To describe an outbreak of salmonella food poisoning that probably was due to contamination of mashed potatoes by a foodhandler, which occurred despite a policy for routine surveillance stool cultures of kitchen employees.
A case control study of 223 individuals who ate the lunch meal on September 23, 1989, at the Jordan University Hospital (JUH) cafeteria.
Tertiary care university hospital in Amman, the capital of Jordan.
Individuals who developed loose stool or vomiting 6 to 72 hours after eating the lunch meal of September 23, 1989, at the JUH cafeteria.
Of 619 individuals, 183 fit the case definition (attack rate, 19.6%); 150 were employees, 26 were inpatients, and seven were visitors. Twelve other employees became sick 4 to 6 days later and probably were infected secondarily. The incubation period ranged from 16 to 72 hours in 183 instances. Symptoms included diarrhea (88%), fever (71%), abdominal pain (74%), dehydration (34%), and bloody stool (5%). Eighty-four were hospitalized. Cultures of eight food items were negative, but stool culture on 90 of 180 patients and 11 of 61 kitchen employees yielded Salmonella enteritidis group D.
A cohort study of 223 individuals revealed a food-specific attack rate of 72% for the steak and potato meal and 18% for the rice and meat meal (RR, 4; CI95, 2.62 to 6.24; P<0.01). Stratified analysis of the steak and potato meal revealed that the potatoes were implicated most strongly (RR, 1.93; CI95, 1.42 to 2.64; p<0.01). Cultures were obtained from all kitchen employees, and 11 of 61 grew Salmonella enteritidis group D. One asymptomatic, culture-positive employee prepared the mashed potatoes on September 23. All of these employees had negative stool cultures 3 months earlier.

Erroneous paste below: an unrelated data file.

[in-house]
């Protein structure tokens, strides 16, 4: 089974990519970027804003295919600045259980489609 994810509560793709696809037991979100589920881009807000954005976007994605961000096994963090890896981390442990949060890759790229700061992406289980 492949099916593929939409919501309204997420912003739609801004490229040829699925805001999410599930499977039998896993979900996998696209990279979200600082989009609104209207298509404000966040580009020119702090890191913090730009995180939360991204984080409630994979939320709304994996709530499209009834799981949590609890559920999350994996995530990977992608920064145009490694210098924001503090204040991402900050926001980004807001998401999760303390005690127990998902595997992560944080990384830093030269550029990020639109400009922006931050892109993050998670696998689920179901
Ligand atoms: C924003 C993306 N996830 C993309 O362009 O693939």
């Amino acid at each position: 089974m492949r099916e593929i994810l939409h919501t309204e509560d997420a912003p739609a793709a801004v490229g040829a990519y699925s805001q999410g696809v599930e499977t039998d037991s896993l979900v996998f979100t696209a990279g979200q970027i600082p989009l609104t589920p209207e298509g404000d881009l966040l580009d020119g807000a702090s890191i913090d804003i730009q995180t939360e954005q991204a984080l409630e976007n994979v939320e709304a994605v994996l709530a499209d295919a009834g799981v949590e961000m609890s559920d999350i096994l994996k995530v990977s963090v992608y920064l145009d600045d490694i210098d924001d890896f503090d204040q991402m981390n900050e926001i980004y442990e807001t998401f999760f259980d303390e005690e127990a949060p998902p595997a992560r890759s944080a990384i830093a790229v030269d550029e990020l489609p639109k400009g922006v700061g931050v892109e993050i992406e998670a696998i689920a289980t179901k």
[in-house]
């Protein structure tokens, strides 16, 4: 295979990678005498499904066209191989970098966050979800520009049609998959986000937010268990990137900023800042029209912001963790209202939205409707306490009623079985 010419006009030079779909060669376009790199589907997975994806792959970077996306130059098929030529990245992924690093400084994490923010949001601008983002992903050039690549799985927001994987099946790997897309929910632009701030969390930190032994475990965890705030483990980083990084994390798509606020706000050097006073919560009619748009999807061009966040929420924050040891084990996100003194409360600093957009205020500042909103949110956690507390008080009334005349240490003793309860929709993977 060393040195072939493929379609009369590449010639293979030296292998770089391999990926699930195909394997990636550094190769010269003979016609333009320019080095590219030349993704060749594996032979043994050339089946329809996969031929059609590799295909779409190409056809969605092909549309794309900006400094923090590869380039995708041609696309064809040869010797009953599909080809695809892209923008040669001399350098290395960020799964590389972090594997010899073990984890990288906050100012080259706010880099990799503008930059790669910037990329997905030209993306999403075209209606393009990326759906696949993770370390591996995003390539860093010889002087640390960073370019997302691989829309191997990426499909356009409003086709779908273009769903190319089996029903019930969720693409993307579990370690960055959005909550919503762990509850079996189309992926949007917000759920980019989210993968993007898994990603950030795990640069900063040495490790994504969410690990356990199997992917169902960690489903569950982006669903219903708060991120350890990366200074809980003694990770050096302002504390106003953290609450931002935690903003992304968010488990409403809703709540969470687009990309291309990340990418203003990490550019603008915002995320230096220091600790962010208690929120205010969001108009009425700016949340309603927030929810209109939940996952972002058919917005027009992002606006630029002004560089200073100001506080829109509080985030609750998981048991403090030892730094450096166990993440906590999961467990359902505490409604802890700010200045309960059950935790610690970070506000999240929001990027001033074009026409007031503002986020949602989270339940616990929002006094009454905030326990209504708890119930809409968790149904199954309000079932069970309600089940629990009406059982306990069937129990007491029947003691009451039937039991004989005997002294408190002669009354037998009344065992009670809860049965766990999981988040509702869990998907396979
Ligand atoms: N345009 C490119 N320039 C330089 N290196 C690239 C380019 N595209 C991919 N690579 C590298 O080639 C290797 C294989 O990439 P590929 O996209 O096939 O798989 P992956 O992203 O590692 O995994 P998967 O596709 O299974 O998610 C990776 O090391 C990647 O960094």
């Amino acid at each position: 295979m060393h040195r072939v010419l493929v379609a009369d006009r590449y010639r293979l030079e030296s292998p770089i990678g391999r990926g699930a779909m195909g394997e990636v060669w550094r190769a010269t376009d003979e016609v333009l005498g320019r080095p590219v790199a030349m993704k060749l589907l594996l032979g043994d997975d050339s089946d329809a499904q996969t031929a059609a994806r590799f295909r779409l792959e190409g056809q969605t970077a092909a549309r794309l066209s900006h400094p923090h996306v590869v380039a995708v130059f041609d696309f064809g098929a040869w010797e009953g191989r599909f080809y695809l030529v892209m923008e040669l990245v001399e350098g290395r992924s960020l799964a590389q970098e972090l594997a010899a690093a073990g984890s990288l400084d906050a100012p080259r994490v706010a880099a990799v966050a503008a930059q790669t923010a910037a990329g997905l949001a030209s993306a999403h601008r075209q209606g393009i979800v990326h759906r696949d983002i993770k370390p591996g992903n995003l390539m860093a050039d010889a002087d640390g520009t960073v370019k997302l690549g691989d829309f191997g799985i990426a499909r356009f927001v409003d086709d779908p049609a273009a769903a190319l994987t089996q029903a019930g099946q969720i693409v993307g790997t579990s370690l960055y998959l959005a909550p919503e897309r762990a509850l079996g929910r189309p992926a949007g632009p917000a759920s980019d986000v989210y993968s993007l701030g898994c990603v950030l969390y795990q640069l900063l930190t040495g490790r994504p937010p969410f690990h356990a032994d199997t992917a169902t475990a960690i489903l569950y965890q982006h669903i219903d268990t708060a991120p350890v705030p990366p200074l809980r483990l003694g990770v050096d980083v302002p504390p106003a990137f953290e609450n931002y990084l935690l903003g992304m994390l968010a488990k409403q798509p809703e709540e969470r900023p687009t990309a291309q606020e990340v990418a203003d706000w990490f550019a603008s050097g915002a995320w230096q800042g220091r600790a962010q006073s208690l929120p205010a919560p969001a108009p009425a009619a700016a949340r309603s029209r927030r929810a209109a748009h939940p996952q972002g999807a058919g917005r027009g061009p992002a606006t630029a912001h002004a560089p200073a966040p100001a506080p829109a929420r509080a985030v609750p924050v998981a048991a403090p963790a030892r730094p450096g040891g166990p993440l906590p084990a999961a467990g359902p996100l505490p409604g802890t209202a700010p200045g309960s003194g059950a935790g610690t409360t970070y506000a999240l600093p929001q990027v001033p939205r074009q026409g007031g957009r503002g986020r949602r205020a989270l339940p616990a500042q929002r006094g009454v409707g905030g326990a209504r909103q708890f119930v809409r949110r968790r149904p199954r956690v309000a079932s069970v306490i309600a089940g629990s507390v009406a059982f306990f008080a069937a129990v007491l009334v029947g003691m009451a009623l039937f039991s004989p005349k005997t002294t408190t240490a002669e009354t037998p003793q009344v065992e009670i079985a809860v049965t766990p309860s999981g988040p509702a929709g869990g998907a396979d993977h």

This outbreak probably was caused by massive contamination of mashed potatoes by the contaminated hands of the foodhandler. Routine stool culture of foodhandlers is not cost-effective and should not be used as a substitute for health education and proper hygienic practices.
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